3. Risk mitigation and compliance. The model helps your organisation determine the types of business travel that take place, allowing risk management steps to be established and included in the planning, approval and travel booking processes. This means you establish the right protocols and processes to ensure that each trip is compliant and risk is managed in an increasingly uncertain world. Agreeing that a trip is being taken for the right purpose is the first step towards an effective risk management programme.
  4. An authentic approach to sustainability. Importantly, purposeful travel can help you take steps to prioritise the right travel and minimise your carbon footprint. The model can help focus on sustainability in the travel decision-making process and trigger changes in the level of travel demand. For those trips that are encouraged, a stronger emphasis can be placed on sustainability. For example, using rail versus air travel, or prioritising flights with more efficient aircraft can significantly reduce carbon impact. Additionally, the trip can be used for more purposes than originally envisaged, like attending a conference but then staying on for client meetings.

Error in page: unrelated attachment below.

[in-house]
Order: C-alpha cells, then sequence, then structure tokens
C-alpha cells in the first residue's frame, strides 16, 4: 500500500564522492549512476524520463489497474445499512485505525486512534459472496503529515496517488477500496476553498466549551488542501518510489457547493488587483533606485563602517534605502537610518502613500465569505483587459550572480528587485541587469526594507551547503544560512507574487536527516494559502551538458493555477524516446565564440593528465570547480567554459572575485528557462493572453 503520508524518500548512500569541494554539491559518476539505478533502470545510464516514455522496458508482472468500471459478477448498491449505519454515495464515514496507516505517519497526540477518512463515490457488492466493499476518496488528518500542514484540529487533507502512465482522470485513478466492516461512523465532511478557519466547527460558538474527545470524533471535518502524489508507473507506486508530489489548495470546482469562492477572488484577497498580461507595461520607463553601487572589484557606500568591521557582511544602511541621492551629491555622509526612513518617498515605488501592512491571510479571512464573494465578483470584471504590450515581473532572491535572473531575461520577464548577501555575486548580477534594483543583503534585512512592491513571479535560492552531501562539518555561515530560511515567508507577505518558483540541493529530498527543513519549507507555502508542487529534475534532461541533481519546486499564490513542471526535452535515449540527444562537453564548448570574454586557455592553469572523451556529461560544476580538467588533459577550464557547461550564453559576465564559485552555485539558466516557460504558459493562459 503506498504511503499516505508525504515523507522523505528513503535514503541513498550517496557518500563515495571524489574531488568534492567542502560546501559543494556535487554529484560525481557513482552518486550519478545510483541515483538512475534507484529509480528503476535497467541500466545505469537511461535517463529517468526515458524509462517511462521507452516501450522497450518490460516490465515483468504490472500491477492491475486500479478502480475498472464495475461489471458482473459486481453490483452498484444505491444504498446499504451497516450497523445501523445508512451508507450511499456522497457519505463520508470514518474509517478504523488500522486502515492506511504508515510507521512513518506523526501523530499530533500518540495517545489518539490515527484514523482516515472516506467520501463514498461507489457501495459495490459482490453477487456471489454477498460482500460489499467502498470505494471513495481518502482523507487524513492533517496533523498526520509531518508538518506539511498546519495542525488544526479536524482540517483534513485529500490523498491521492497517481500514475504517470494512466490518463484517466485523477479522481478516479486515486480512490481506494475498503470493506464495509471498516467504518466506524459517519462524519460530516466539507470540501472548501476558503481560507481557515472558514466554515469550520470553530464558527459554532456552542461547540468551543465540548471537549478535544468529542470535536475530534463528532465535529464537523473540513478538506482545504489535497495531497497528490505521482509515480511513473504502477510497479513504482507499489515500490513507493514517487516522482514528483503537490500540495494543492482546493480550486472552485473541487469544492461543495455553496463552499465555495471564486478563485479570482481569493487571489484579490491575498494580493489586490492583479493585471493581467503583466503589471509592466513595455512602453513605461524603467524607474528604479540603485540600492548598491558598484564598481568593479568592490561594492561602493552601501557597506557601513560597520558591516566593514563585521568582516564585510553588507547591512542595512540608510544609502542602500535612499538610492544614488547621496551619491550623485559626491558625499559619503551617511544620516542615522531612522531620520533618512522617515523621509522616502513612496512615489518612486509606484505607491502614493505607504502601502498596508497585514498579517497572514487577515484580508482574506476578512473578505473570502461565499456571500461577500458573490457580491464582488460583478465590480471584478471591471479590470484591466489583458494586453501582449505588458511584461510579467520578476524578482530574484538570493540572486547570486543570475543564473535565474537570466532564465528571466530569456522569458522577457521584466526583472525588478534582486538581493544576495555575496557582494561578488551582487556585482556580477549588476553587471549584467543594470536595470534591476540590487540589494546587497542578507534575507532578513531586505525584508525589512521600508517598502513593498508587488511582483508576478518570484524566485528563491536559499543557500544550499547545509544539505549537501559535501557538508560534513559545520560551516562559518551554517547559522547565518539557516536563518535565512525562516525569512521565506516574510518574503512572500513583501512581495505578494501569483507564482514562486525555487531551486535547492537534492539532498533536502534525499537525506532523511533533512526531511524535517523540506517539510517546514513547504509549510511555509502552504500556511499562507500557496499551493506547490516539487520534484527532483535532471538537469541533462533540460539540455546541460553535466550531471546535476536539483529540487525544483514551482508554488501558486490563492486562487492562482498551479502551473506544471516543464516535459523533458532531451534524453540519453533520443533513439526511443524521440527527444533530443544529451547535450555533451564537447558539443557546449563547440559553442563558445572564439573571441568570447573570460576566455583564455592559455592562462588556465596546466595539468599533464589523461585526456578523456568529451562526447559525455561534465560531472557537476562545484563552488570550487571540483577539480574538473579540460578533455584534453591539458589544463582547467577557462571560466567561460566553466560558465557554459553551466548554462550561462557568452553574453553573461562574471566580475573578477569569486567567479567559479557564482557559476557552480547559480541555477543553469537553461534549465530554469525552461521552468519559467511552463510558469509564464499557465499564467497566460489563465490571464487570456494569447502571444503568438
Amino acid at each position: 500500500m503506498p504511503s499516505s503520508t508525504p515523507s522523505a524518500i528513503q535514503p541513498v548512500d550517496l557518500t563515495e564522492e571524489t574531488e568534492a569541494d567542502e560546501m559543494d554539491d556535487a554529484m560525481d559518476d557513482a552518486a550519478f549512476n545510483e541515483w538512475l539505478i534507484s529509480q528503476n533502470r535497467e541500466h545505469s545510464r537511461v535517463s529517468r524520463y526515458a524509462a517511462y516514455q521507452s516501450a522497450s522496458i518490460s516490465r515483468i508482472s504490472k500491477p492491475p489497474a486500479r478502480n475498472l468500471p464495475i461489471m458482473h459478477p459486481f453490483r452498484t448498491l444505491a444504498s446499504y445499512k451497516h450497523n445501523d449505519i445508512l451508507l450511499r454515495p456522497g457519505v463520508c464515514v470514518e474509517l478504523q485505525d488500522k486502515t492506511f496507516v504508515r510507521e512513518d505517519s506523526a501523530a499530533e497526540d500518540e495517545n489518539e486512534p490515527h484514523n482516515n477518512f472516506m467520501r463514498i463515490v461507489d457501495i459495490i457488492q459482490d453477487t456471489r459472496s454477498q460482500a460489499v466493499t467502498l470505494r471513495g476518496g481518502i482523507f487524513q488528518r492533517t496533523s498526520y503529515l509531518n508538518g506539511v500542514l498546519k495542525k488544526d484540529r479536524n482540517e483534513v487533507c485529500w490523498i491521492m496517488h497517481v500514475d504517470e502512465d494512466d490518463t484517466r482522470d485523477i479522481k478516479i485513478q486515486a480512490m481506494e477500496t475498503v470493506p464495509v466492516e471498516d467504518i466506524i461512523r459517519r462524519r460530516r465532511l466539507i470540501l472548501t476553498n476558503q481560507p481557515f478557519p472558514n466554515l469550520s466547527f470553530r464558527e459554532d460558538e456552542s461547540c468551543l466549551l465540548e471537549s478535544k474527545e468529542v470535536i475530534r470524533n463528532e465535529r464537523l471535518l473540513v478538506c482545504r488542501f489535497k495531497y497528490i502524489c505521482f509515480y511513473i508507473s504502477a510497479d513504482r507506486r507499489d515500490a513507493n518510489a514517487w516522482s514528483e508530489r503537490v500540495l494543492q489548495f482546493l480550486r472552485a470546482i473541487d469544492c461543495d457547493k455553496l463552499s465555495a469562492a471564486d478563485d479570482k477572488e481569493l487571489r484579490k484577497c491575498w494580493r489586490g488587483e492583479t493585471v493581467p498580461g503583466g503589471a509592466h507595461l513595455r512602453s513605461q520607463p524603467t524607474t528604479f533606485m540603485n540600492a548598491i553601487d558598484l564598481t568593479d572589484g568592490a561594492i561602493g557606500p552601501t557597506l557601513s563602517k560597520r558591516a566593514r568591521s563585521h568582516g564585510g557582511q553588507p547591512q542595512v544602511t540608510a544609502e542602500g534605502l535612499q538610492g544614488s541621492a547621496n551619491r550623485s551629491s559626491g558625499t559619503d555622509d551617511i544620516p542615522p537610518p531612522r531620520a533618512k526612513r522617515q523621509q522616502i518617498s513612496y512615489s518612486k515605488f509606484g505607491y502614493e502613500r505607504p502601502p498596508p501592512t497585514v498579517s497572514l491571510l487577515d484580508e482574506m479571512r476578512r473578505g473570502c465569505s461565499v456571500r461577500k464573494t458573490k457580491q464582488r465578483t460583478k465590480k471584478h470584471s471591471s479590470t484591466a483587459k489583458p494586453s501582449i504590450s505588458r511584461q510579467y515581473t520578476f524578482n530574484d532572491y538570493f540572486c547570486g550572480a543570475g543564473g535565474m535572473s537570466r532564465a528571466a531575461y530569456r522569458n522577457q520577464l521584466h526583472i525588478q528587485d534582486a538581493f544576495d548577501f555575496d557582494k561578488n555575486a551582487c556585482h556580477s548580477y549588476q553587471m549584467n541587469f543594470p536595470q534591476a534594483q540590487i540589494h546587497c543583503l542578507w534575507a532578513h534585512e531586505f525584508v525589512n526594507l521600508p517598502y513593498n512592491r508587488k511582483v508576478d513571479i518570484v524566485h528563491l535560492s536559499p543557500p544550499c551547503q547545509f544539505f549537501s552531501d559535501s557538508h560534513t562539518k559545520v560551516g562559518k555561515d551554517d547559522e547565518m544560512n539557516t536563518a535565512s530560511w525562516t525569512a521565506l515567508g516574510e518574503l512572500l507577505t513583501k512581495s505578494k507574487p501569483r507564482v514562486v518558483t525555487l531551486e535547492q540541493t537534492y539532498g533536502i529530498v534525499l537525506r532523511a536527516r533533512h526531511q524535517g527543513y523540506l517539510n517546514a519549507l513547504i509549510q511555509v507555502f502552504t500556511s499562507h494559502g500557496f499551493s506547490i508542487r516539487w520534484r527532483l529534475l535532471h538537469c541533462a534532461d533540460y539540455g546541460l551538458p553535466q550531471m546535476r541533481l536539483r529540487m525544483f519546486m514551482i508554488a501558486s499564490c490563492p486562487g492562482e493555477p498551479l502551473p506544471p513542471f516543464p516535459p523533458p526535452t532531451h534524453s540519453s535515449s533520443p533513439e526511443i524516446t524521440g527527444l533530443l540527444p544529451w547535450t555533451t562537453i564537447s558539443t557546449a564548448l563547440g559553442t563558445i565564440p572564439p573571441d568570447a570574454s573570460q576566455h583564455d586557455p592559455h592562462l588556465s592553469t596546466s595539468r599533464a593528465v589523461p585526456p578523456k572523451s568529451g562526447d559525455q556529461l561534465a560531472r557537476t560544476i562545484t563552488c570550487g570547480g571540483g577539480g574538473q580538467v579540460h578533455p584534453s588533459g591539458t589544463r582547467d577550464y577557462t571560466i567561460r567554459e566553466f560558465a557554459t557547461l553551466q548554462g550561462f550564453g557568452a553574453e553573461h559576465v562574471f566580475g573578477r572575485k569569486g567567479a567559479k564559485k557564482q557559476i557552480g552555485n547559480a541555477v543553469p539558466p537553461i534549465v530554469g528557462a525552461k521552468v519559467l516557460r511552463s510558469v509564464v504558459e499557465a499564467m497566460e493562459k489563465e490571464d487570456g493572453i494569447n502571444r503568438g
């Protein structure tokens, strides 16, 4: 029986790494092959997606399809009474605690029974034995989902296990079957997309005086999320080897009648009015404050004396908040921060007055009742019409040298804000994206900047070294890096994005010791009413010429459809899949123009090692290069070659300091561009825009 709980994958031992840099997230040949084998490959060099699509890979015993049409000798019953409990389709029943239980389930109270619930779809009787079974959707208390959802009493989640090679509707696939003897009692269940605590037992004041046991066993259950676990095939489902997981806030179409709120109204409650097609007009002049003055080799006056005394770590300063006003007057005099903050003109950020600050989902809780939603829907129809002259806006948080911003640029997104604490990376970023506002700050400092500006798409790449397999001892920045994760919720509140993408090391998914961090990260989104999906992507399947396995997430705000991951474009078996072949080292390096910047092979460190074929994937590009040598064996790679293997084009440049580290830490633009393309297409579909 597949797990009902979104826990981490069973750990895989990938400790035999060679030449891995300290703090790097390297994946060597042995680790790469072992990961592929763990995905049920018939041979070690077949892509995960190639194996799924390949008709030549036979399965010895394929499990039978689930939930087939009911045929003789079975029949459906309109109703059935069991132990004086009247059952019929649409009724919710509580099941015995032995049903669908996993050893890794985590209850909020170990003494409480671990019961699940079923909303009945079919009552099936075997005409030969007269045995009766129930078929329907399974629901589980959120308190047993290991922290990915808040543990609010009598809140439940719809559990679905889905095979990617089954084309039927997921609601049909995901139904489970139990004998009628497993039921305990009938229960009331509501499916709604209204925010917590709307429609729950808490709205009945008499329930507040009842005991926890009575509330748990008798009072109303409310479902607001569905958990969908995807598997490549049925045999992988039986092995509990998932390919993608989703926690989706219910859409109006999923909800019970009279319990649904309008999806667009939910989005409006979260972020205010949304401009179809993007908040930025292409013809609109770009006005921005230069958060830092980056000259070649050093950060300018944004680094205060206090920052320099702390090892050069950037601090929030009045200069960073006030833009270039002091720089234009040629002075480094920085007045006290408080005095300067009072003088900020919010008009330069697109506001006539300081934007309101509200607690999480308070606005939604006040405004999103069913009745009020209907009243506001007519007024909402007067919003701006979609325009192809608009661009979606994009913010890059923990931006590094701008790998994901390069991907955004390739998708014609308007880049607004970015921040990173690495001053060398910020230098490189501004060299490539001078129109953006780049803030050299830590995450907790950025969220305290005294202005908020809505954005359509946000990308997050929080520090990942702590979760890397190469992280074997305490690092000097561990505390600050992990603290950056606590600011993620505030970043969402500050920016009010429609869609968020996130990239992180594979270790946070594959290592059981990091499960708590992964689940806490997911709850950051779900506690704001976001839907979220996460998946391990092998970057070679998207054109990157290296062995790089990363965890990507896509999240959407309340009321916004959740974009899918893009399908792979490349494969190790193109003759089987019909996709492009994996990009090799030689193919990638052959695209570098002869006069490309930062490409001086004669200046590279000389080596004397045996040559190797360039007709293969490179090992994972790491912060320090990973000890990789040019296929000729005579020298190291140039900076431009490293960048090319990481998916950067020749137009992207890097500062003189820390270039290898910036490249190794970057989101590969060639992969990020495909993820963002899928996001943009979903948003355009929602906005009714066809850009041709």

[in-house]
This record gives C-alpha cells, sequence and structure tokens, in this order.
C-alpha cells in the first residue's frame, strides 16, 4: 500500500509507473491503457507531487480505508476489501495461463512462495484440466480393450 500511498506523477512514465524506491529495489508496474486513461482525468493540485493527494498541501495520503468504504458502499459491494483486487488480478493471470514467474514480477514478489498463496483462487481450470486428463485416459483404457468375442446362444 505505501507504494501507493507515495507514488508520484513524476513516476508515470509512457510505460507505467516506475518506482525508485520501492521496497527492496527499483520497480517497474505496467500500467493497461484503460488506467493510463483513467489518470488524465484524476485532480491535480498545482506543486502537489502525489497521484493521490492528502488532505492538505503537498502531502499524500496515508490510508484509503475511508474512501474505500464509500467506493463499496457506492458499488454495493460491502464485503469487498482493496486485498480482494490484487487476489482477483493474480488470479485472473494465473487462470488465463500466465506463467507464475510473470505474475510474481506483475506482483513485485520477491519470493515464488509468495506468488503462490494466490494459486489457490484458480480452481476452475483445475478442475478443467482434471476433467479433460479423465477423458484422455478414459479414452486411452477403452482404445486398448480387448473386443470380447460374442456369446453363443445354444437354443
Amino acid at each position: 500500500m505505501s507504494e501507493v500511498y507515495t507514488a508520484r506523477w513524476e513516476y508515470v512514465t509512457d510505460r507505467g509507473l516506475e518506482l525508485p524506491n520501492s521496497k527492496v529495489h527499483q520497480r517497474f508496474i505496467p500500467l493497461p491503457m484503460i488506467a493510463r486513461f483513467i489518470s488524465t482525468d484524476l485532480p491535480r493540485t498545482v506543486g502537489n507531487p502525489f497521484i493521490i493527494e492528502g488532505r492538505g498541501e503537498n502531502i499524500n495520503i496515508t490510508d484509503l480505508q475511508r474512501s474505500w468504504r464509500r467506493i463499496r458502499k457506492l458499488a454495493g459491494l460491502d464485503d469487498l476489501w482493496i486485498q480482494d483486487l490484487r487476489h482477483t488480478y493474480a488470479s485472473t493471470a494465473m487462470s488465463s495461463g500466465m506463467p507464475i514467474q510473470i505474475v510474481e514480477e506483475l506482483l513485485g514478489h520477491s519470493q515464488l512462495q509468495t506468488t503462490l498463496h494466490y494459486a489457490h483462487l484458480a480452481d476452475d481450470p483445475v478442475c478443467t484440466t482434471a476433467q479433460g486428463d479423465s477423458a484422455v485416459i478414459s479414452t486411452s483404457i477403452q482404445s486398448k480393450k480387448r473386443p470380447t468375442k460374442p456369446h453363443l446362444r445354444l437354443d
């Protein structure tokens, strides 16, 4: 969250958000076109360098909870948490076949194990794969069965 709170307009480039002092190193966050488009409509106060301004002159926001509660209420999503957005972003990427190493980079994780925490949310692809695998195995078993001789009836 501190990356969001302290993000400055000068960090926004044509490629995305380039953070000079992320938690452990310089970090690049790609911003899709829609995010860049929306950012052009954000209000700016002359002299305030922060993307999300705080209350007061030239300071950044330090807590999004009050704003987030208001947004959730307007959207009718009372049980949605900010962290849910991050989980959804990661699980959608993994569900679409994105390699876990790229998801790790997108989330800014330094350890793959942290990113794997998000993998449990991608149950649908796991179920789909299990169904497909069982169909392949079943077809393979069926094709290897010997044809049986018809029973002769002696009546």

5. Employee/traveller well-being. Employees’ appetite for business travel has become very personal. So have their trust and comfort levels. Time on the road is time away from family and friends, and there is increasing recognition that frequent business travel can add stress and impact employees’ well-being. On the other hand, some travellers have seriously missed this aspect of their role. By establishing a clear purpose around travel and determining the ‘why’, employees understand that they’re only being asked to take critical and valuable business trips. And that they’ll have pre, during and post-trip support to make their trip successful and productive for them, as well as the organisation.

Recognising the value of business travel